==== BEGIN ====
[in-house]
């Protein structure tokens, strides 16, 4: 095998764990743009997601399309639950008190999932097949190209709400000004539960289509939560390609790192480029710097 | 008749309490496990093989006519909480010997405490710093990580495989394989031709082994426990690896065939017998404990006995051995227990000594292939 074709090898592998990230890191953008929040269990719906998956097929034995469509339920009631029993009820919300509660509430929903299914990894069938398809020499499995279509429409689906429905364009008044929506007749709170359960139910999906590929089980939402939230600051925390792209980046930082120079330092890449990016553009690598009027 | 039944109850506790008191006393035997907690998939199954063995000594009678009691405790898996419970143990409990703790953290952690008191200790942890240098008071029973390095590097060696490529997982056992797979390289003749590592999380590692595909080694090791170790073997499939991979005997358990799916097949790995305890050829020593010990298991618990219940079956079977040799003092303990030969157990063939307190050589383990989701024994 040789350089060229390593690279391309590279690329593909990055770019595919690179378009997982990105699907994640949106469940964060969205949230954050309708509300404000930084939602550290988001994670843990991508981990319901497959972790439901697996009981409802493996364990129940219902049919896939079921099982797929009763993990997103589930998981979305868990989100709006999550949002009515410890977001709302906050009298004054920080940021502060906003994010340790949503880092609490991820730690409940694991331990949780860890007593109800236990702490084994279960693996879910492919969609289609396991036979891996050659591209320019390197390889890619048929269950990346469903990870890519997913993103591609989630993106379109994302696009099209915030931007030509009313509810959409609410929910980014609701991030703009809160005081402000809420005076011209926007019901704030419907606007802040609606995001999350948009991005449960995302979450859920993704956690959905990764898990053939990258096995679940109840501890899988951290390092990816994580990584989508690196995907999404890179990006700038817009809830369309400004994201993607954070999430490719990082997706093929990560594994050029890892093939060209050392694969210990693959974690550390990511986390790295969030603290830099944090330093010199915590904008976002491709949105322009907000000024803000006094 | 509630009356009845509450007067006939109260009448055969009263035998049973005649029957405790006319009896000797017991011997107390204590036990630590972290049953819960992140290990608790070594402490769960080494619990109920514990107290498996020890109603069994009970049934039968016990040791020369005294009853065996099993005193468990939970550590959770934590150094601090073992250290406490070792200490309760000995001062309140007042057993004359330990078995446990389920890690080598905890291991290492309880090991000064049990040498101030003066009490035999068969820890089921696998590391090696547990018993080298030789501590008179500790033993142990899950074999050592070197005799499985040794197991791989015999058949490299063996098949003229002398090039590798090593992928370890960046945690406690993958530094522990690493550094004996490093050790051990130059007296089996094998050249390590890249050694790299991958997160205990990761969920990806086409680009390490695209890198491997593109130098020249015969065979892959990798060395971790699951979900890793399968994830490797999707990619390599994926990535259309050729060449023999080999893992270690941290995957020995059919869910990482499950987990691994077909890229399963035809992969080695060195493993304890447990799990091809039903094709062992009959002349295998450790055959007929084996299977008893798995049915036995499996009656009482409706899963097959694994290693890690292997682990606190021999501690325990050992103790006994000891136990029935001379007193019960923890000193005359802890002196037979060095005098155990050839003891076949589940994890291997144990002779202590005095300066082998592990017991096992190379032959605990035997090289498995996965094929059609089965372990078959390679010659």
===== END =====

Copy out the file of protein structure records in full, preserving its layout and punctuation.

[in-house]
């Protein structure tokens, strides 16, 4: 095998764990743009997601399309639950008190999932097949190209709400000004539960289509939560390609790192480029710097 | 008749309490496990093989006519909480010997405490710093990580495989394989031709082994426990690896065939017998404990006995051995227990000594292939 074709090898592998990230890191953008929040269990719906998956097929034995469509339920009631029993009820919300509660509430929903299914990894069938398809020499499995279509429409689906429905364009008044929506007749709170359960139910999906590929089980939402939230600051925390792209980046930082120079330092890449990016553009690598009027 | 039944109850506790008191006393035997907690998939199954063995000594009678009691405790898996419970143990409990703790953290952690008191200790942890240098008071029973390095590097060696490529997982056992797979390289003749590592999380590692595909080694090791170790073997499939991979005997358990799916097949790995305890050829020593010990298991618990219940079956079977040799003092303990030969157990063939307190050589383990989701024994 040789350089060229390593690279391309590279690329593909990055770019595919690179378009997982990105699907994640949106469940964060969205949230954050309708509300404000930084939602550290988001994670843990991508981990319901497959972790439901697996009981409802493996364990129940219902049919896939079921099982797929009763993990997103589930998981979305868990989100709006999550949002009515410890977001709302906050009298004054920080940021502060906003994010340790949503880092609490991820730690409940694991331990949780860890007593109800236990702490084994279960693996879910492919969609289609396991036979891996050659591209320019390197390889890619048929269950990346469903990870890519997913993103591609989630993106379109994302696009099209915030931007030509009313509810959409609410929910980014609701991030703009809160005081402000809420005076011209926007019901704030419907606007802040609606995001999350948009991005449960995302979450859920993704956690959905990764898990053939990258096995679940109840501890899988951290390092990816994580990584989508690196995907999404890179990006700038817009809830369309400004994201993607954070999430490719990082997706093929990560594994050029890892093939060209050392694969210990693959974690550390990511986390790295969030603290830099944090330093010199915590904008976002491709949105322009907000000024803000006094 | 509630009356009845509450007067006939109260009448055969009263035998049973005649029957405790006319009896000797017991011997107390204590036990630590972290049953819960992140290990608790070594402490769960080494619990109920514990107290498996020890109603069994009970049934039968016990040791020369005294009853065996099993005193468990939970550590959770934590150094601090073992250290406490070792200490309760000995001062309140007042057993004359330990078995446990389920890690080598905890291991290492309880090991000064049990040498101030003066009490035999068969820890089921696998590391090696547990018993080298030789501590008179500790033993142990899950074999050592070197005799499985040794197991791989015999058949490299063996098949003229002398090039590798090593992928370890960046945690406690993958530094522990690493550094004996490093050790051990130059007296089996094998050249390590890249050694790299991958997160205990990761969920990806086409680009390490695209890198491997593109130098020249015969065979892959990798060395971790699951979900890793399968994830490797999707990619390599994926990535259309050729060449023999080999893992270690941290995957020995059919869910990482499950987990691994077909890229399963035809992969080695060195493993304890447990799990091809039903094709062992009959002349295998450790055959007929084996299977008893798995049915036995499996009656009482409706899963097959694994290693890690292997682990606190021999501690325990050992103790006994000891136990029935001379007193019960923890000193005359802890002196037979060095005098155990050839003891076949589940994890291997144990002779202590005095300066082998592990017991096992190379032959605990035997090289498995996965094929059609089965372990078959390679010659």